Last night Baylor students and community members gathered on campus to host a vigil in response to what event organizers called a failure on the university’s part to take appropriate action against rape.
Outside the Allbritton House – home to Baylor chancellor and president Ken Starr – nearly 200 hundred people gathered to support Stefanie Mundhenk and victims of sexual violence. Early last week, Mundhenk posted a blog entry titled “I Was Raped at Baylor and This is My Story”.
In the post, Mundhenk alleges that another student raped her during her senior year. After she reported the case – to Baylor’s Title IX office, to the university’s human resources department and to campus police, she says officials failed to take appropriate actions against the accused students. In her case, she added, there was a systematic failure on every level to provide support and justice.
“I can’t say that happens for every case but I can say from my experience in talking with other sexual assault survivors and things like that, I would say it happens far more than is portrayed in the media," Mundhenk said. "You know, it’s not just, my rapist was not a football player. It’s not just the high-profile cases, there are a lot of us."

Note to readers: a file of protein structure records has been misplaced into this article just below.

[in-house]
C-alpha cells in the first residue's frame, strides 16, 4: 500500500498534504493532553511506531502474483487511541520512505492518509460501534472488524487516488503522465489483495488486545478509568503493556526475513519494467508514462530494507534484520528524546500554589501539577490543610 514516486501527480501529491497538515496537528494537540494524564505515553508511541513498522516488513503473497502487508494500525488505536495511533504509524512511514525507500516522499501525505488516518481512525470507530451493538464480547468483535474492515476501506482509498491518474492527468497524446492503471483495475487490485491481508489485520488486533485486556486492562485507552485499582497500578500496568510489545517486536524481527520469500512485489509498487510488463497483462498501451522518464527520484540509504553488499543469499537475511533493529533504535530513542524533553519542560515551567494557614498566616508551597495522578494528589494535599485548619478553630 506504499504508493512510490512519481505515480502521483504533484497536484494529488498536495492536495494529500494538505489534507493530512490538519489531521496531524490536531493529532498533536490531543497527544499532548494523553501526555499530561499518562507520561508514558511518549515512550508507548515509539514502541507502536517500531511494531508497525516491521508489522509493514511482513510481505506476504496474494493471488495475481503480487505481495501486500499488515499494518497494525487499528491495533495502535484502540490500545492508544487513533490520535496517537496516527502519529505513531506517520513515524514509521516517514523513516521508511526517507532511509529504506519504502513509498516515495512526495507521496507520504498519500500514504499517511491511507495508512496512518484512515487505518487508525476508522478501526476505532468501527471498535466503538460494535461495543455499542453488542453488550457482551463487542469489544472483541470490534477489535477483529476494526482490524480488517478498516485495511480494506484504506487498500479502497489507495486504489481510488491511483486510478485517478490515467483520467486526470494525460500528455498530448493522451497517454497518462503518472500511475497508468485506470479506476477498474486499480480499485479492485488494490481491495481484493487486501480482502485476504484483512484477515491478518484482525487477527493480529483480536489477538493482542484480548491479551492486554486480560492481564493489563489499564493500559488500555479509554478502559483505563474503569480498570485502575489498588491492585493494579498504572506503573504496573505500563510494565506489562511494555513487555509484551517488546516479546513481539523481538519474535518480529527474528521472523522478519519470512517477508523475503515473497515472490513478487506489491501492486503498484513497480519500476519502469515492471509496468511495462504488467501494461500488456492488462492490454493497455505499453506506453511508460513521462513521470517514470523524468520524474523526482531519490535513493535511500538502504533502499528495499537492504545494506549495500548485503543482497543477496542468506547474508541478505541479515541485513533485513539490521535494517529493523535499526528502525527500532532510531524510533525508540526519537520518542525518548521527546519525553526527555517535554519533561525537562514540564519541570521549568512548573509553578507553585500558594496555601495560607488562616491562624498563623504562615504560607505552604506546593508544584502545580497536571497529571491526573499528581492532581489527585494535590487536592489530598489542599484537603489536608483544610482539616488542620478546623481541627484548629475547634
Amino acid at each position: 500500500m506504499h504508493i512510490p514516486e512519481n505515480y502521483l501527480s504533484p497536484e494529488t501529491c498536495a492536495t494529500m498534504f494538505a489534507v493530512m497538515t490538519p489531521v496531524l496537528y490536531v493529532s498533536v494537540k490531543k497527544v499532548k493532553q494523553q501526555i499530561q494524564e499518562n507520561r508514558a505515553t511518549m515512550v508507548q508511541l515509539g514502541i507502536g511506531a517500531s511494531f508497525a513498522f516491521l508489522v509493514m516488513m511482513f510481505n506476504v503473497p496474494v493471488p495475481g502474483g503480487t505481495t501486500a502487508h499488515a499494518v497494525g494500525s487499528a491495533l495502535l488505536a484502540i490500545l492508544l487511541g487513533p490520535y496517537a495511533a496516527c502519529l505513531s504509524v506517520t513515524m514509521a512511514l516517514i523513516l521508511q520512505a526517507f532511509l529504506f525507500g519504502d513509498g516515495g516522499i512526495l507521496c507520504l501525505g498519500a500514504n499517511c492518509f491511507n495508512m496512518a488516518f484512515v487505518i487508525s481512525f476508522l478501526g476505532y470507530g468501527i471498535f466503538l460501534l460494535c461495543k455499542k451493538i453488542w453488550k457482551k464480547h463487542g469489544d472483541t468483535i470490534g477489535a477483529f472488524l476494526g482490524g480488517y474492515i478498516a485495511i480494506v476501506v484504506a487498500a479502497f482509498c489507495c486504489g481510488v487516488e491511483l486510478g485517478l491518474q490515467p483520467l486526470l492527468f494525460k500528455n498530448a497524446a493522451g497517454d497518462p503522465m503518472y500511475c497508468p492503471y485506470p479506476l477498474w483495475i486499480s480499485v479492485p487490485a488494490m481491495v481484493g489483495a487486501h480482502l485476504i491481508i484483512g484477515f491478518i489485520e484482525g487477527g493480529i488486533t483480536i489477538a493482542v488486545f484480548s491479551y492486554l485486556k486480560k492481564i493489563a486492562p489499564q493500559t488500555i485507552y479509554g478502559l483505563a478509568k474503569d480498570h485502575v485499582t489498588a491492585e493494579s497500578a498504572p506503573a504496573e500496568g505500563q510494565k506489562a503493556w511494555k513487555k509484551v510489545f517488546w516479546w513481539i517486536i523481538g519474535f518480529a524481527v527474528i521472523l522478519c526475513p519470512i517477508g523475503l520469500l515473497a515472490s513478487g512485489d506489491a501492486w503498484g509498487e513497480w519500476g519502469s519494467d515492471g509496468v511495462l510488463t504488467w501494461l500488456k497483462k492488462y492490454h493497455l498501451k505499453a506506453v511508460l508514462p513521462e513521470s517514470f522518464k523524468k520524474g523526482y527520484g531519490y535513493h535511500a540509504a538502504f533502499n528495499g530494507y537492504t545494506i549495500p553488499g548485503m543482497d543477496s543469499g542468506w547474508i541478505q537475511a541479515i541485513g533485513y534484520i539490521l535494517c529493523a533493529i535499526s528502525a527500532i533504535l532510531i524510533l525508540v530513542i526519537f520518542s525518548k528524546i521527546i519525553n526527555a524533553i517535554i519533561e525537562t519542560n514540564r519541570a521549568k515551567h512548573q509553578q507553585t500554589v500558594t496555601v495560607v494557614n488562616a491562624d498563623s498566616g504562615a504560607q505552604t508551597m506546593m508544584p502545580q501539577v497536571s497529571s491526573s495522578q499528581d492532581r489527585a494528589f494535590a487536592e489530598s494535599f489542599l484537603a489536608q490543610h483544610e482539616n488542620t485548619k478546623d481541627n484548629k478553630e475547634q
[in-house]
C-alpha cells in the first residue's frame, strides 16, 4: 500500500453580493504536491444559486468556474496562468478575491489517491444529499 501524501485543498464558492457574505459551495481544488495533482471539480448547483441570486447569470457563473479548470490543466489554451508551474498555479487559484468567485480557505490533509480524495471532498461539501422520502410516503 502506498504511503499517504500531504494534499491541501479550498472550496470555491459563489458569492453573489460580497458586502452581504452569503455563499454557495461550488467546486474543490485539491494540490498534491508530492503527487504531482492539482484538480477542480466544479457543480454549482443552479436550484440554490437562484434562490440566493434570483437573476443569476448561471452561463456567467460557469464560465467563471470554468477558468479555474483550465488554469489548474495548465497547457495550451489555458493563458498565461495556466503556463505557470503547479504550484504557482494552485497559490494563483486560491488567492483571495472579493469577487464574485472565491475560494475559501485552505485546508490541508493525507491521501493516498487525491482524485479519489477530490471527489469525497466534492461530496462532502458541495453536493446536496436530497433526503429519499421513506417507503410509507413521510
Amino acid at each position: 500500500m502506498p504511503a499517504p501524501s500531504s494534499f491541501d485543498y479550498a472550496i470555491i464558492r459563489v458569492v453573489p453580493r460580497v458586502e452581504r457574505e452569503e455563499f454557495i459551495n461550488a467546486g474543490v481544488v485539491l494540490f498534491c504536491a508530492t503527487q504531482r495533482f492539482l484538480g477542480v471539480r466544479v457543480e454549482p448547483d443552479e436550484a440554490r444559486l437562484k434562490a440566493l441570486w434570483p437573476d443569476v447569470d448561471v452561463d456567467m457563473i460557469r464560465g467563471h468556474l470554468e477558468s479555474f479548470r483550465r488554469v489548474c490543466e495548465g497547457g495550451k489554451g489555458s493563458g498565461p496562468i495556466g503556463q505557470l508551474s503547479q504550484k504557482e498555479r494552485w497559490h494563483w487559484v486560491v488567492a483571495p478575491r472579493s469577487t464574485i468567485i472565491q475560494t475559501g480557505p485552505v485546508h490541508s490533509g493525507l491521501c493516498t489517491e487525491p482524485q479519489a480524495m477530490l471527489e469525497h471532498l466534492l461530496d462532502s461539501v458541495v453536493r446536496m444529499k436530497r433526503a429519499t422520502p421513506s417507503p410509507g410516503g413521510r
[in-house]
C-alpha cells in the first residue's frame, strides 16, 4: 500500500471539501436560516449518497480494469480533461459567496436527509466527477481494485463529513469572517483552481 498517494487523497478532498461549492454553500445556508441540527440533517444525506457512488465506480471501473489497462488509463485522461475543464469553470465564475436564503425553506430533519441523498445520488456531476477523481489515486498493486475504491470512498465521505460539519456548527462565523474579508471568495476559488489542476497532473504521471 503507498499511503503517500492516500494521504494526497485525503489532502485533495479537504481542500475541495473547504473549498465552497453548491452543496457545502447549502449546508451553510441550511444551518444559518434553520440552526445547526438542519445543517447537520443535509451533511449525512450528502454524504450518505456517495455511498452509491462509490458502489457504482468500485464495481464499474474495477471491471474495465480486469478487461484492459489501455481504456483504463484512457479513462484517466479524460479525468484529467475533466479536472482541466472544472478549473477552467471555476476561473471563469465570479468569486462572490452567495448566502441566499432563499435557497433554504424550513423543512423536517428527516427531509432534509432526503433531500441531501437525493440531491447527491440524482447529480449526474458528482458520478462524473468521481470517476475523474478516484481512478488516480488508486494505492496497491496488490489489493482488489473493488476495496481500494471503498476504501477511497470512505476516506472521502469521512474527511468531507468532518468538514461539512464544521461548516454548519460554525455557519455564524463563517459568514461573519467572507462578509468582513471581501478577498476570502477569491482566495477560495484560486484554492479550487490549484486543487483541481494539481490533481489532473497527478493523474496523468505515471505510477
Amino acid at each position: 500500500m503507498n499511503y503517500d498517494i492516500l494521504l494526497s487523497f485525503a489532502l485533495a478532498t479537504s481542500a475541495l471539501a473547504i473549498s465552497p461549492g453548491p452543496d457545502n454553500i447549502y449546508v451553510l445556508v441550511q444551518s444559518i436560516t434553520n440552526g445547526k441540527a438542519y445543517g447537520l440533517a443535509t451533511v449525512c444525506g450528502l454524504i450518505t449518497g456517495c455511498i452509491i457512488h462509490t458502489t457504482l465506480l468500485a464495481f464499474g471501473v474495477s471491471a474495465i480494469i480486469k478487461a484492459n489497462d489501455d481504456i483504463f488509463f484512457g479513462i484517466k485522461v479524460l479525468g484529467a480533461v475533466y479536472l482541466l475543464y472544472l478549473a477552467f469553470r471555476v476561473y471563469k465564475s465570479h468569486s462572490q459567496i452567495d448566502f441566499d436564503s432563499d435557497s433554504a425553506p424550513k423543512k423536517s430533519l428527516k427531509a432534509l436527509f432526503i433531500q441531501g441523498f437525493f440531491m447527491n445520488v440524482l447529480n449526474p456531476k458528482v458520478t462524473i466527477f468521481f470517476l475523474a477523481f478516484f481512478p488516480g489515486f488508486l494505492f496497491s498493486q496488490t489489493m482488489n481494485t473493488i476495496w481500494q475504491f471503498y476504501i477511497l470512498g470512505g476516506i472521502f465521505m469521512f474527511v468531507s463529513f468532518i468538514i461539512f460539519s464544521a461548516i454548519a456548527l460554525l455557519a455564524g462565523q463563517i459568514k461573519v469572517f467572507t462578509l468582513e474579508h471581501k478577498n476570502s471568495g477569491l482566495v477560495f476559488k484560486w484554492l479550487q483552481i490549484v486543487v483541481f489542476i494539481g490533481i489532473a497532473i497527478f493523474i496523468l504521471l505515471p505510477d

Mundhenk met with Starr in December, to talk about her case. But she says she wasn't looking for him to review it.
“My case is closed, and I told him that. When I went into his office, I said, I don’t want him to review my case. Justice is not, it’s already over," Mundhenk said. "I’m left to pick up the pieces of my life, but there are a million other girls out there who deserve justice so we really need to get this thing fixed.”
Event organizers point to the policies outlined in Baylor's Title IX compliance documents as the problem, calling them “inconsistently followed, and, at times, ignored altogether.”
This weekend, Starr released a statement saying “sexual violence emphatically has no place whatsoever at Baylor University.” He added, that the University’s procedures to address such situations have evolved, noting the hiring of Patty Crawford, Baylor’s Title IX coordinator. Crawford oversees investigations and resolutions of matters like sexual violence.
At the vigil, Mundhenk addressed a crowd:
“Baylor’s education statement says it promises to provide a safe and assault-free education environment and that’s where I think Baylor has failed. But I would be remised in saying that it’s only Baylor that had failed, it’s not; colleges across the nation fail to address this issue."
One Baylor alum has written “An Open Letter to Baylor University on Sexual Assault”. The letter – which had 1500 signatures showing support by Monday night – calls for “significant improvement” on how the university handles complaints of sexual assault.